Automation is Overrated Anyway

“So when do I get the part where the eating and exercise is automatic, like it is for you?”

Someone asked me that this past weekend, and I think my answer disappointed her. I don’t like to do that to people.

For me, there’s sometimes a feeling of being on auto-pilot. I’m eating the same rotation of healthy(ish) foods every day. I exercise right on schedule. I’m in a positive sleep pattern. And so on, with all of it seeming to happen without much thought.

But that’s not true. I don’t set the cruise control on my car and then take a nap. I still have a job to do, namely keeping my hands on the wheel and my eyes on the road. (One would hope the same thing is happening with other drivers. And with airplane pilots.)

Maybe a better analogy is that of the automatic coffee maker. Unless I set the timer, position the carafe, and add the water, filter, and–oh, yeah–the coffee, I’m going to get freshly-brewed air the next morning.

It’s the same with this quest for healthier living. I have to have the ingredients on hand and in their proper places for it to work. For me, this translates to having healthy foods in the house and having a specific time set for exercise. And also a good Plan B, Plan C, etc. for when Plan A has a wrinkle, because not every day is perfect.

What IS automatic is that I wake up each day and start. I mentally run through the day ahead and commit to following through. Most days I do, but sometimes I don’t. It really doesn’t matter as long as I start again. Or I start over, depending on which is required at that moment.

In How to Never Give Up, writer Stephen Guise assures us that as long we keep starting, we’ll finish:

Your brain has no idea how to “finish,” because it’s a multi-step process to get to the point of finishing something. But the brain does know how to start the first step.

The mind is a magnificent machine and will either power our efforts or blow them to smithereens. Taking that first step–a commitment to start–each and every day can become automatic. What follows can become routine, but it won’t happen automatically. Darn it.

brain: warning this machine starts automatically

18 thoughts on “Automation is Overrated Anyway

  1. I find that I have to always keep my head in the game for my good habits. If it isn’t I get derailed easily. I do have good new habits, but the pathways to the old ones are still there, buried, and I sometimes find myself following them.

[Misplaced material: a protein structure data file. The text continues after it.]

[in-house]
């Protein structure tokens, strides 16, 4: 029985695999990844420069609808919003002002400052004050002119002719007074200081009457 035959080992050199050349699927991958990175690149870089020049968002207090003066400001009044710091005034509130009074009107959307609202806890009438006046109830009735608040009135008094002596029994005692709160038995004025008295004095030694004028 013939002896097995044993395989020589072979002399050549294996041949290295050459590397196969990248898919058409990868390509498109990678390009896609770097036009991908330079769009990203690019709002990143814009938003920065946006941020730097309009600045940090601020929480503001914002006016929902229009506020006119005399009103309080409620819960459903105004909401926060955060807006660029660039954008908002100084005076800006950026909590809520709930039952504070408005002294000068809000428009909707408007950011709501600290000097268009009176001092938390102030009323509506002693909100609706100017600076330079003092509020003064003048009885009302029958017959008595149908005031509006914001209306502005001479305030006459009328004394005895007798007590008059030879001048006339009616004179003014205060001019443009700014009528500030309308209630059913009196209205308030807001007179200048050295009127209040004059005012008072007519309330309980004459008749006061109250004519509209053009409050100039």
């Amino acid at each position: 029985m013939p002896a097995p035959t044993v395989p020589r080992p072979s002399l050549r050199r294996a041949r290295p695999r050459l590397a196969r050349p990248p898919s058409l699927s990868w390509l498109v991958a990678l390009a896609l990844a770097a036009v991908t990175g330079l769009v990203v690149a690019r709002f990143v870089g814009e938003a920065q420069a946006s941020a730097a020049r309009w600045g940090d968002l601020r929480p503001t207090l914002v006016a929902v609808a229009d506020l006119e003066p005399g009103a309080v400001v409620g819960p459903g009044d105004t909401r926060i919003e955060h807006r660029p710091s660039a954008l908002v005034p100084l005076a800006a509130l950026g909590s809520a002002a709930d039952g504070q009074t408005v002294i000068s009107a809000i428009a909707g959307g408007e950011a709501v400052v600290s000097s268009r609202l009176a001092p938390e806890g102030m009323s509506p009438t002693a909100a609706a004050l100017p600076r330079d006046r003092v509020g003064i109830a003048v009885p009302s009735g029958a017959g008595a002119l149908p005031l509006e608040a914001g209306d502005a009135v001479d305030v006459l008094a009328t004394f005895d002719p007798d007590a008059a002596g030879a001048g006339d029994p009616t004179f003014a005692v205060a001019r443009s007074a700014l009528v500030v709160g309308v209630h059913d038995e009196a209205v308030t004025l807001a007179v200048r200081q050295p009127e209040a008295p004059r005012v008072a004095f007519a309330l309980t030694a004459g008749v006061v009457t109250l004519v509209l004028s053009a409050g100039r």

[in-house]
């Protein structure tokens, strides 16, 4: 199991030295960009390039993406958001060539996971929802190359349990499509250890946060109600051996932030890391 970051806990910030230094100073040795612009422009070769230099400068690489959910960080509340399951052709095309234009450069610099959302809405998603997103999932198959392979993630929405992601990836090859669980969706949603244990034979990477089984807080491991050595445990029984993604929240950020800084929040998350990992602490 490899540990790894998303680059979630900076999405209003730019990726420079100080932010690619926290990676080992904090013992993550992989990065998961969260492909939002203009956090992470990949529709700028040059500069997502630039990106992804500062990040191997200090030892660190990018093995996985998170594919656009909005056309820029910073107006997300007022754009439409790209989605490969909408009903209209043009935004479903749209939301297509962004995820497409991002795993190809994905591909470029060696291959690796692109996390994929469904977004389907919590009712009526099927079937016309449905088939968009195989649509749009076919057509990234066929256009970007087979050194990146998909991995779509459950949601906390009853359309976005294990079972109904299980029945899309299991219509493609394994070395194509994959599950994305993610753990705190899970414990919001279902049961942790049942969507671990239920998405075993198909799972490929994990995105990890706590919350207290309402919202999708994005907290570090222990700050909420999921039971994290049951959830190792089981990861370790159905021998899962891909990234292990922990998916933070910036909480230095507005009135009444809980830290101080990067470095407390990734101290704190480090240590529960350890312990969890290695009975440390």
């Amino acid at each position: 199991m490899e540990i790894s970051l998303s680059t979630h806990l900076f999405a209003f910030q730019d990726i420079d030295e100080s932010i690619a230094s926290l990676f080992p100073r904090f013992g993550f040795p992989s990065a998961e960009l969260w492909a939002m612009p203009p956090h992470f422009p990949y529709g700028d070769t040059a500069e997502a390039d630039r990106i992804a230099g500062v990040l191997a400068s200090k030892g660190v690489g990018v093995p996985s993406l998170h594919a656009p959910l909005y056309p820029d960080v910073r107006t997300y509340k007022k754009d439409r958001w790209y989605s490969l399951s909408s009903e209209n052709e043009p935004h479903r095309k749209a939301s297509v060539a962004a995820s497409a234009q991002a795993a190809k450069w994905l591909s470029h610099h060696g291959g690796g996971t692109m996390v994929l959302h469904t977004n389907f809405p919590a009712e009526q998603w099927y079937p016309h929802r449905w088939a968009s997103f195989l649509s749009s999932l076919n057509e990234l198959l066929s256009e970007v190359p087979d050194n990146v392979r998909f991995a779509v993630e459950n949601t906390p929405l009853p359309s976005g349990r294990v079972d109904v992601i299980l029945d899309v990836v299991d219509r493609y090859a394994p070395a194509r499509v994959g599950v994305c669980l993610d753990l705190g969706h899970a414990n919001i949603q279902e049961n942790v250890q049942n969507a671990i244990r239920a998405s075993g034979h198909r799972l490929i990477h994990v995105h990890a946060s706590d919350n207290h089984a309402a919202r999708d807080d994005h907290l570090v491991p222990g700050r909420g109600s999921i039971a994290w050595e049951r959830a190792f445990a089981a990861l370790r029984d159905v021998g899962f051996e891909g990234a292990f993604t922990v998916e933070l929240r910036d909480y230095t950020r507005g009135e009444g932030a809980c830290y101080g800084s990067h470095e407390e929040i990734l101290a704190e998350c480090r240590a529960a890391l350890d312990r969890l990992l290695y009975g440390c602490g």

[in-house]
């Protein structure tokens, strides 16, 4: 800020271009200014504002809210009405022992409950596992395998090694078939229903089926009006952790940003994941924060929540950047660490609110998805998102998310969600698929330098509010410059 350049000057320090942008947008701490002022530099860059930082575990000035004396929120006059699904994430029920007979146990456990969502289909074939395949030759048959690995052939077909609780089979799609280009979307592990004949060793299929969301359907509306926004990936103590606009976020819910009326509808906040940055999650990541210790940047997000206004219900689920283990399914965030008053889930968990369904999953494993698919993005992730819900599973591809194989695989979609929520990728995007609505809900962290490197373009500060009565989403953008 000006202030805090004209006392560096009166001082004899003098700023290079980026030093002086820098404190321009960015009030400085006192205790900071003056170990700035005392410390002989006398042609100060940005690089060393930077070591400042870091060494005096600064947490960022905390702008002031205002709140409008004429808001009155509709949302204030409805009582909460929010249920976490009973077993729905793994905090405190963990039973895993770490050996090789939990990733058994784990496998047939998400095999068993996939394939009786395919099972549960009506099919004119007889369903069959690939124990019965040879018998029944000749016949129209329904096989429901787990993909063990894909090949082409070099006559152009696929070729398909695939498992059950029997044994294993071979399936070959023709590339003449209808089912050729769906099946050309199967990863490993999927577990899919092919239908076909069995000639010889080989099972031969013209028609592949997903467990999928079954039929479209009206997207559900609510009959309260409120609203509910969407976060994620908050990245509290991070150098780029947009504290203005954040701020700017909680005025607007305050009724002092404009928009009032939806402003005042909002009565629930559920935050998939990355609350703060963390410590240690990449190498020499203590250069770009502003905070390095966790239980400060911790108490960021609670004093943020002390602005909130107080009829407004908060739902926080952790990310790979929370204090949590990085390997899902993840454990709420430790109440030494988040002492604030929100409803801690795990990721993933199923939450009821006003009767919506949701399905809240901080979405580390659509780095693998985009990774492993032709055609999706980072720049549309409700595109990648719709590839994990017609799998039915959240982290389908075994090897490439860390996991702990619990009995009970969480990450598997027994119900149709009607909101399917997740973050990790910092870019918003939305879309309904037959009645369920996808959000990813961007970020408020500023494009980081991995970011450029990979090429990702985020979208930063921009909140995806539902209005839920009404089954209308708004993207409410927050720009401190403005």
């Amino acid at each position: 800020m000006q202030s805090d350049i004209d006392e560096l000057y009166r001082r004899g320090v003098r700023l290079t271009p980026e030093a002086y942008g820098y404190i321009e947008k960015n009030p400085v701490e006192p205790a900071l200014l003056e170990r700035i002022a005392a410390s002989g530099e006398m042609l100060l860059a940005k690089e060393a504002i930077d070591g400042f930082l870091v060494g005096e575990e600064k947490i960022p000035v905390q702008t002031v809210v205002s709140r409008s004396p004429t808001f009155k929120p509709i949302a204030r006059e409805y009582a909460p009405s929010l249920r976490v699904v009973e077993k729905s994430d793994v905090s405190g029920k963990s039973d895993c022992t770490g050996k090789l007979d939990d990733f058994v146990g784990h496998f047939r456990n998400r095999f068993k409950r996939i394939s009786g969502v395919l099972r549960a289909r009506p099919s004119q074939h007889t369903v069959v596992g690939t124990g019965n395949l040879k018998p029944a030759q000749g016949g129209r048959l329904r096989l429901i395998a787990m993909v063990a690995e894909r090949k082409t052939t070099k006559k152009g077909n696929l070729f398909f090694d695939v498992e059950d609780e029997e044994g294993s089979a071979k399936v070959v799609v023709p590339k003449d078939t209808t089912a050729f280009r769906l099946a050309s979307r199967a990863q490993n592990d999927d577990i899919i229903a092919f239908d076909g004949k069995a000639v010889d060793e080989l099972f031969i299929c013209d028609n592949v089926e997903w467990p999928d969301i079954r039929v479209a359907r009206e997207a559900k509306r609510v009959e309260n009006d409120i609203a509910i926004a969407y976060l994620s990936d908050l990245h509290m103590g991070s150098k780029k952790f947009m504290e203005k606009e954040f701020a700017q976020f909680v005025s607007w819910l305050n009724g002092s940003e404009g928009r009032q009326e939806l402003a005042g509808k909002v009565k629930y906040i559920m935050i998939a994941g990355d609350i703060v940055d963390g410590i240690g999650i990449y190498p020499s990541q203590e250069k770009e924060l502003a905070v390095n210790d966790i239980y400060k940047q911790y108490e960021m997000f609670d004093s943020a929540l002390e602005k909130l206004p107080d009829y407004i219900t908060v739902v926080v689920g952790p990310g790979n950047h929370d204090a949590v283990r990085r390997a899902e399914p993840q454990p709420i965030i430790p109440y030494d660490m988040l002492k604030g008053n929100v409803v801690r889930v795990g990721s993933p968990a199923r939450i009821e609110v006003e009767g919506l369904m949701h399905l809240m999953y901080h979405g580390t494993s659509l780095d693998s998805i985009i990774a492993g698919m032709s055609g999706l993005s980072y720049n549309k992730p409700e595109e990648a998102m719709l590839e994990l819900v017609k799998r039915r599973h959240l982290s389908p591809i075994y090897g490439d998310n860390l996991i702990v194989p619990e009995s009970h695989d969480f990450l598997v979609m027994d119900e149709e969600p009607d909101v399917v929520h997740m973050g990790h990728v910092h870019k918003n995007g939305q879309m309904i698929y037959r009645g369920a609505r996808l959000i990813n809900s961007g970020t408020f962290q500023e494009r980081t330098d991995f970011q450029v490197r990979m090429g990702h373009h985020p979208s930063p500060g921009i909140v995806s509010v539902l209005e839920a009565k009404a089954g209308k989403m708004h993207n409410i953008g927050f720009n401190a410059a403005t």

• It’s so easy to get distracted and before you know it, the wrong kind of autopilot has kicked in. I do find it’s easier to jump back into the good habits now, but I know it’s not a permanent stay. :)

  2. Yep, yep, yep! And its reassuring this morning to read that as long as I keep starting I’ll finish. That’s after a few days out of town where I tried that auto pilot thing…

  3. I needed this today! And the article on “How To Never Give Up” was equally needed.Thank you!

  4. This is one of those “I wish I’d written that.” posts. Really great analogies.

    When you related that a person had asked the question and was disappointed in your answer, I immediately thought of the people who have asked me how I lost weight. So many of them cut me off with a statement along the line of “That’s too hard.”

    You are so right about this. Last week I tried to make coffee without putting the coffee into the maker. Imagine my surprise when I went back and found I only had hot water. Bummer. :(

    • I’ll confess, I was a tiny bit disappointed when I realized that autopilot wasn’t going to work 100% of the time, and it’s possible I projected that onto the woman with whom I was speaking. :)

  5. I love the comparison to the coffee maker. Every night, Chris goes through the same routine – water, coffee,….(I don’t know all the steps because I don’t drink coffee so I don’t make it!) – if he doesn’t fill the coffee maker and turn it on, the coffee won’t start brewing at 5:10 am. Working out and living a healthy lifestyle is the same – gotta do the prep work (every single day!!!) or it won’t happen – for beginners, life-long exercises and all in between!!!

    • I rarely make or drink coffee at home, so those steps are definitely not routine for me either. :)

      I think there are people in this world whose natural instincts lead them to make all the decisions I have to think about. I’m more like them than I used to be, but I’ll always have to think about it.

  6. I agree with you! So many people are disappointed when I tell them of my daily routine to lose and now to maintain my weight. They want to hear there is a quick and easy way…

    • I don’t think this woman was looking for ‘quick and easy’ as much as she was wondering if there’d come a point when she would instinctively make the right choices as opposed to having to make a conscious decision. I hope she finds it and then shares it with me. LOL (I’ll definitely share it with y’all if she does!)

  7. YES! Love the analogies Cammy! RIGHT ON! Even after all my years, I still have to set up the coffee maker & still have to pay attention even if cruise control is on – as you wrote! :) For me, it is always being aware & always moving on even if I slip up – just keep moving forward…

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